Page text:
Digital tokens involved in an initial coin offering (ICO) could fall “under the definition of securities, dealing in or advising on the digital tokens, or managing or marketing a fund investing in such digital tokens”, and therefore would be subject to regulatory authority, the SFC said in a statement yesterday.
“Securities” may be in the form of shares, debentures and interests in a collective investment scheme (CIS).
For example, if digital token proceeds are managed collectively by the ICO scheme operator to invest in a product for returns, the digital tokens may be regarded as an interest in a CIS.
Parties engaging in a regulated activity targeting the Hong Kong public are required to be licensed by the SFC irrespective of whether the parties involved are located in Hong Kong, the SFC added.
Parties engaging in the secondary trading of such tokens, such as cryptocurrency exchanges, may also be subject to SFC regulation.
The SFC’s stance is similar to Singapore’s, where its financial regulator said that the issue of digital tokens will be regulated by the Monetary Authority of Singapore if the digital tokens constitute products regulated under the Securities and Futures Act. Such products include collective investment schemes, debentures and shares.
The SFC also warned the public about the risks in ICOs. Since digital tokens involved in ICOs are transacted on an anonymous basis, they may pose inherent and significant money laundering and terrorist financing risks. Investors are also warned of heightened risks of fraud as most of the ICO arrangements are operated online and may not be regulated.
The SFC’s move came after the People’s Bank of China (PBOC) said ICOs are illegal and asked all related fundraising activity to be halted immediately.
Following China’s ban, Bitcoin fell to $4,350 from $4,584 on Monday, and hit $4,037 on Tuesday – a 20% fall following the coin’s $5,000 high over the weekend, according to a report from CNBC.
Commenting on the PBOC’s move, Mark Mobius, executive chairman of Templeton Emerging Markets Group, said at a media briefing yesterday that China has moved fast in the ICO area, making sure that they have regulatory control over digital currencies.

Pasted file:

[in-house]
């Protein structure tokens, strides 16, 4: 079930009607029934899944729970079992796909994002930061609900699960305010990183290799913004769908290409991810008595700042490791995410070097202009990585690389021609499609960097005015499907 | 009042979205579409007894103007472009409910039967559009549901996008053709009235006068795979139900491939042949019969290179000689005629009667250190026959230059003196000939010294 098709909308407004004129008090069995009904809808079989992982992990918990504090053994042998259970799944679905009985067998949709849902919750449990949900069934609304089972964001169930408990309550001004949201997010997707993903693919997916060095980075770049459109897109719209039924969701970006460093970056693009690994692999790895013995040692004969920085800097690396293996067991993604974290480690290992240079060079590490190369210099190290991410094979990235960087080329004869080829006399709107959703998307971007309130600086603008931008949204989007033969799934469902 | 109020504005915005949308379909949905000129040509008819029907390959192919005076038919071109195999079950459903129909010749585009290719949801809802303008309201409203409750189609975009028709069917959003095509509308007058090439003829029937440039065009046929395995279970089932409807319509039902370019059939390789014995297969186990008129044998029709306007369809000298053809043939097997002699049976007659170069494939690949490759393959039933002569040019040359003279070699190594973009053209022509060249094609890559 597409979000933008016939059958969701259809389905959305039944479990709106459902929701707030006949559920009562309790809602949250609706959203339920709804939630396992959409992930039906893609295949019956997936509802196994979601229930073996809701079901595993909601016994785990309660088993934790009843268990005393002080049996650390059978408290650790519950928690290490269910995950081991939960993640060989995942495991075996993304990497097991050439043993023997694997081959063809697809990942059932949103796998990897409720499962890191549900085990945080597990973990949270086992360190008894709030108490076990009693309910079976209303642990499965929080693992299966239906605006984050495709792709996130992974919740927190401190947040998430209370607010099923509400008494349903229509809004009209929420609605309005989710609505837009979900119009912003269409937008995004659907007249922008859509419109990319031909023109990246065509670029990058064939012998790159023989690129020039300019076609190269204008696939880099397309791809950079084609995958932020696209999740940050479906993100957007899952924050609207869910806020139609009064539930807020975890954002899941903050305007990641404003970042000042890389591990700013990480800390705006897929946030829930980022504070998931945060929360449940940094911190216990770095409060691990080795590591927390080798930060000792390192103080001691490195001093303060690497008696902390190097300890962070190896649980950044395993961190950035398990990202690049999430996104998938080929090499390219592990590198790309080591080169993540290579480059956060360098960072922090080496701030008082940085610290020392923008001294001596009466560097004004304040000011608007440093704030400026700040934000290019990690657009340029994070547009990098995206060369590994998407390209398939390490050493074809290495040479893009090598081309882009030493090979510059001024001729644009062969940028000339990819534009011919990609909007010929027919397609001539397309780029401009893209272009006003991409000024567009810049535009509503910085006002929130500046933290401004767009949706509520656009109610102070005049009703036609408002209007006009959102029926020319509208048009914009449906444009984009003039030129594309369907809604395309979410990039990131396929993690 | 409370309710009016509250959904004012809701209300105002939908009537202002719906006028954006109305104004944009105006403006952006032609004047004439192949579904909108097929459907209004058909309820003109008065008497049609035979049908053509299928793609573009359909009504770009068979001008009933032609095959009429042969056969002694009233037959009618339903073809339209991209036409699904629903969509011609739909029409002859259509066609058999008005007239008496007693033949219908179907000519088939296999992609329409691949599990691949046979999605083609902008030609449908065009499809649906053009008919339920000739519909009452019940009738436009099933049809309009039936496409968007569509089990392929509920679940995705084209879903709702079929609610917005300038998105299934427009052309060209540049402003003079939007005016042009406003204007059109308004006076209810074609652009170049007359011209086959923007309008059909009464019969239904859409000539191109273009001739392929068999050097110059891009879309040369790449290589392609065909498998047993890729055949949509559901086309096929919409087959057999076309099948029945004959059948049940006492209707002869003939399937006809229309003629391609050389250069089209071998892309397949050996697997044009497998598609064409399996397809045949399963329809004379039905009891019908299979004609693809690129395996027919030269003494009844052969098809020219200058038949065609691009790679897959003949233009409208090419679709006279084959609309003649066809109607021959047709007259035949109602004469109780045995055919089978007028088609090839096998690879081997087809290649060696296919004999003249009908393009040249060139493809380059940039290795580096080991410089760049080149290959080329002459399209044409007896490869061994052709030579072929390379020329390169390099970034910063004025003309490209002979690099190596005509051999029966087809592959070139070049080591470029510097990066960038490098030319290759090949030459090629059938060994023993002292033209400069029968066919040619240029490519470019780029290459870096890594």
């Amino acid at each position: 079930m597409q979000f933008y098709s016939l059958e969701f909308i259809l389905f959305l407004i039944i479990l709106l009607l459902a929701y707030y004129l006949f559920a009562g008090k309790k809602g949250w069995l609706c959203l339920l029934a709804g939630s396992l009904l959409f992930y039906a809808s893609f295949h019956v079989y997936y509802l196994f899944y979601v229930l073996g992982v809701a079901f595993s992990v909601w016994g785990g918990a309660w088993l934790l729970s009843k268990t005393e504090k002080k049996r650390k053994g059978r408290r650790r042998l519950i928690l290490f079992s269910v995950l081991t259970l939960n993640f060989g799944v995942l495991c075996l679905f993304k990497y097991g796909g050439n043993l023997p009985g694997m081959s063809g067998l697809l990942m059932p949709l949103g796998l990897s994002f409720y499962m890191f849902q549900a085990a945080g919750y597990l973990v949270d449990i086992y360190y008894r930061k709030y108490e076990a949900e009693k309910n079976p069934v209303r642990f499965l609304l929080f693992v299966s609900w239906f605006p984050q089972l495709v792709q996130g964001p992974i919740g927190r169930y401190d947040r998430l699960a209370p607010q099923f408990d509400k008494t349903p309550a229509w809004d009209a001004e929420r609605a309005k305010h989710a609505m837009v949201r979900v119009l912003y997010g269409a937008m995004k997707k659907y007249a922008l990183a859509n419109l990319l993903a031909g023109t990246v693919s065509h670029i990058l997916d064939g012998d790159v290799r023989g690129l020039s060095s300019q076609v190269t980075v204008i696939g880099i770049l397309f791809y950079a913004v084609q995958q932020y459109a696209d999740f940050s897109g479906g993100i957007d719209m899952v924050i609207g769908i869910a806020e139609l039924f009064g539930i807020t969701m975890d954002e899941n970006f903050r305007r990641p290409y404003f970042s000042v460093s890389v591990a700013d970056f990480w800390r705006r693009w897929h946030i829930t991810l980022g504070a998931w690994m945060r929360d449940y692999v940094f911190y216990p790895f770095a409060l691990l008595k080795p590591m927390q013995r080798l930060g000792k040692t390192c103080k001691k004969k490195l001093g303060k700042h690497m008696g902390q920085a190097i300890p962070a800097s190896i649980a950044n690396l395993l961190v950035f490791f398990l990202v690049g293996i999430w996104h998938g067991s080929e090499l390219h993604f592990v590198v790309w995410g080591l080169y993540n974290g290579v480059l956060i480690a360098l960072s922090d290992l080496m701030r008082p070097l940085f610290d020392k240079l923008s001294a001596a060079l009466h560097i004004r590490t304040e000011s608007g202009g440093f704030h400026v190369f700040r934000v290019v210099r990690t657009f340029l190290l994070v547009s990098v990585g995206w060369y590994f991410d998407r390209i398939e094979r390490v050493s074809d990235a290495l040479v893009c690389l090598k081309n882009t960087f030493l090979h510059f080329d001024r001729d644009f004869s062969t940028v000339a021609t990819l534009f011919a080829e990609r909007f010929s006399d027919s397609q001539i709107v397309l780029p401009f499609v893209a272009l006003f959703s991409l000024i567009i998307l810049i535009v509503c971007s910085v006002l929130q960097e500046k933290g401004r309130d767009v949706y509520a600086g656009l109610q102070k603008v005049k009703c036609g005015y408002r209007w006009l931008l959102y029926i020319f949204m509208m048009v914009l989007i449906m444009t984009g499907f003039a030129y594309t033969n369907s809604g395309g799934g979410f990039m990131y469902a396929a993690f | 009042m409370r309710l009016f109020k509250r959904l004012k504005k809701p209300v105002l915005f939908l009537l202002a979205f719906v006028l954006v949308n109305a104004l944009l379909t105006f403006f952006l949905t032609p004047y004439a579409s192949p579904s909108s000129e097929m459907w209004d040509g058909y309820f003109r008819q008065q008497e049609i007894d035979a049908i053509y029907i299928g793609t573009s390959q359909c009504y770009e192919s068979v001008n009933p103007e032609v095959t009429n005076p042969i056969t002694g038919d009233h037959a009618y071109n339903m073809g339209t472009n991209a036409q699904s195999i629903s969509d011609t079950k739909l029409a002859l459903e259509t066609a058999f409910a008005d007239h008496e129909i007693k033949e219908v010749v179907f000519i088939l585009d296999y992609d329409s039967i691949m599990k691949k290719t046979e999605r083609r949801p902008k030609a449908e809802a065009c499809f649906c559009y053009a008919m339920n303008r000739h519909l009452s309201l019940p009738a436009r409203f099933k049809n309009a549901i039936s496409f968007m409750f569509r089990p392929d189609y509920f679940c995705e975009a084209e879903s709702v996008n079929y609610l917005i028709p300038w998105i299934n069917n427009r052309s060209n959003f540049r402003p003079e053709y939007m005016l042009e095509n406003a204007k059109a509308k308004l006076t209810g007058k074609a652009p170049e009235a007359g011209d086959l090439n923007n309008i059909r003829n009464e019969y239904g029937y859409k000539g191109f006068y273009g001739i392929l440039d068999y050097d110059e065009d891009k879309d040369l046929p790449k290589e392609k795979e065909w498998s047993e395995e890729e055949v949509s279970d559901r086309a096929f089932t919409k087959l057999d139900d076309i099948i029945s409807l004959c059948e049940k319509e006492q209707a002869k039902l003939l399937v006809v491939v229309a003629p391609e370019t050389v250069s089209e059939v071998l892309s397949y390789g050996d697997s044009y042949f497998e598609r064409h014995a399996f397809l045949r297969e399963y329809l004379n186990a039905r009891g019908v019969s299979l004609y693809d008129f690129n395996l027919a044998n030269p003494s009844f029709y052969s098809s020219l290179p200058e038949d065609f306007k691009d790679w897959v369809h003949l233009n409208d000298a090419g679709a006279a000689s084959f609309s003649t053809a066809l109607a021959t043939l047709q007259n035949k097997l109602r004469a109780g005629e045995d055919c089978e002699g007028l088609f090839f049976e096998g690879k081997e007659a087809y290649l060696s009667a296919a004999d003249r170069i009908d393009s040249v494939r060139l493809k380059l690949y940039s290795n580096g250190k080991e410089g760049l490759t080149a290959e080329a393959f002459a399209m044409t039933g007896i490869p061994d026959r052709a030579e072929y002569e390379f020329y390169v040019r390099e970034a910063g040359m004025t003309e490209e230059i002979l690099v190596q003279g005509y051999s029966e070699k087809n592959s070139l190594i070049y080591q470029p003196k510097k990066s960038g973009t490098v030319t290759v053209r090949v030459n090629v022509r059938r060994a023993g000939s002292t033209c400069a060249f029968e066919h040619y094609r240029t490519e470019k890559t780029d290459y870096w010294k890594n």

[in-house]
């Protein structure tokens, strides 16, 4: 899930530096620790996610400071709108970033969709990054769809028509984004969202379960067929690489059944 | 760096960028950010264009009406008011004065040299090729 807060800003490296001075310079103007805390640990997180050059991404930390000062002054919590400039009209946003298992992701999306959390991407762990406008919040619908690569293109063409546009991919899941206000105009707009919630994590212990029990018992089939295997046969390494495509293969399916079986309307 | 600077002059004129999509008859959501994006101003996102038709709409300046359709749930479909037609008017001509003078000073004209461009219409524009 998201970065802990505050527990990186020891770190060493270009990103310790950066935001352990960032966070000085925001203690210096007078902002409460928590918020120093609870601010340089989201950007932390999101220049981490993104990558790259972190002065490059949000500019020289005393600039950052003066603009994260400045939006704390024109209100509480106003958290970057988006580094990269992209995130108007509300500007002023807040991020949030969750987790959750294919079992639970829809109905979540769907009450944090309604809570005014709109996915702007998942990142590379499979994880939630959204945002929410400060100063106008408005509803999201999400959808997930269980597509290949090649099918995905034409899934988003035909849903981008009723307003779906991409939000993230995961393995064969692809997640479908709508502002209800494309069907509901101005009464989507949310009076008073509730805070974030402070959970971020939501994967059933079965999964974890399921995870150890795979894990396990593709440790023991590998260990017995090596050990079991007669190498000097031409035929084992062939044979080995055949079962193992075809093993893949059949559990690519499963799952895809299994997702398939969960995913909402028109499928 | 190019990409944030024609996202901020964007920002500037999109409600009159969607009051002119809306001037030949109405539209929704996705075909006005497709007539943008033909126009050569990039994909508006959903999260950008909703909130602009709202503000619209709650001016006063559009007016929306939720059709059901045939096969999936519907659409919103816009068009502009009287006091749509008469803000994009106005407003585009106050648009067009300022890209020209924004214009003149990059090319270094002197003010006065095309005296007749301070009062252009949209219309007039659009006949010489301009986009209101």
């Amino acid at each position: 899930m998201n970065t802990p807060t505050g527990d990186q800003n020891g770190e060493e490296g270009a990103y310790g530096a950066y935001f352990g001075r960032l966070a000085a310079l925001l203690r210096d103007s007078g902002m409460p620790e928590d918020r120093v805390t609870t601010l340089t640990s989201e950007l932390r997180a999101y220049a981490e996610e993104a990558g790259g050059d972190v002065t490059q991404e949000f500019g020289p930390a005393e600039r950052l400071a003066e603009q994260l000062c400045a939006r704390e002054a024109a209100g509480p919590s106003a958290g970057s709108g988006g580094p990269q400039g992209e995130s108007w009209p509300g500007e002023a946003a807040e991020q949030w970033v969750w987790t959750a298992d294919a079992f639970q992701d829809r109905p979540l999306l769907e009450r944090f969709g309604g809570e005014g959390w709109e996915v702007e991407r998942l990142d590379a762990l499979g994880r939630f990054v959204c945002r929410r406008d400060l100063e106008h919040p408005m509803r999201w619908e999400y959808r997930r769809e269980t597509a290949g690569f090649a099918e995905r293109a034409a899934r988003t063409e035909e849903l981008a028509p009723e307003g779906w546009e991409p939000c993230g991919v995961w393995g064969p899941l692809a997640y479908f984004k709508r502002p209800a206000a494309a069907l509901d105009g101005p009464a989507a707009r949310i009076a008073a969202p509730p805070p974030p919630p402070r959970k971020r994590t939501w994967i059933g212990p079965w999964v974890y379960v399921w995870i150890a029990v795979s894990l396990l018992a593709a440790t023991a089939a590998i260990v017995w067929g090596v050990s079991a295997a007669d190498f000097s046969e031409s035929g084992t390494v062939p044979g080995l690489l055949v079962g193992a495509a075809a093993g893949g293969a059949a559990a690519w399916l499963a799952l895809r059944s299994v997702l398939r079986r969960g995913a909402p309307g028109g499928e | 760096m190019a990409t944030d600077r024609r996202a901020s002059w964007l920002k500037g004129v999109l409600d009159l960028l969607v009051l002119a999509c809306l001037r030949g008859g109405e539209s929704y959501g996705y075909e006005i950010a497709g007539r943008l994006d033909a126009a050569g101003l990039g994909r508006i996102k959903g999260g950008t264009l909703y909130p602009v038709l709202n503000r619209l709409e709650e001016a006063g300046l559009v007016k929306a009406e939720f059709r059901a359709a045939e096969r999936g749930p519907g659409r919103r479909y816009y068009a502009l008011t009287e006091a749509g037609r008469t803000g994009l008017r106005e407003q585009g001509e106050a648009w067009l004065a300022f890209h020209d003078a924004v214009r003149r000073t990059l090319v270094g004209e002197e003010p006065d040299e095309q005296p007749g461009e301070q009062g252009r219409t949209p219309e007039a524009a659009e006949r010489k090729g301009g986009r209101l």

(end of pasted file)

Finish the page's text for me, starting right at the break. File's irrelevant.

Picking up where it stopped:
Chinese authorities may have realised the danger of cryptocurrencies, which could be used by terrorists and illegal operators, he said.
“I believe that other countires will probably follow at some point.
“The same thing with Hong Kong, the government will probably follow,” he said just hours before the SFC released its statement.
Chinese authorities have been tightening regulation of digital currencies. In February, the central bank warned Bitcoin exchanges against margin trading and money laundering. In January, the central bank investigated the country’s bitcoin exchanges and looked into payment and settlement, money laundering, foreign exchange, as well as information and fund security.
Last month, two of China’s biggest Bitcoin exchanges were alleged to have put client money in risky wealth management products and are under investigation by the PBOC.
Besides China, Singapore and Hong Kong, Korea also recently took a stance on the use of cryptocurrencies.
Korea’s financial regulator, the Financial Supervisory Commission (FSC), held a joint task force meeting on Sunday with digital currency-related institutions and regulators to discuss increasing regulatory oversight of digital currencies, according to a BusinessKorea report.
According to the report, the regulators will punish ICOs that raise funds in the form of stock issuance using digital currencies, which would be in violation of regulations.
Digital currencies in Korea cannot be considered money or financial products, the report said, quoting Kim Yong-beom, FSC’s secretary-general.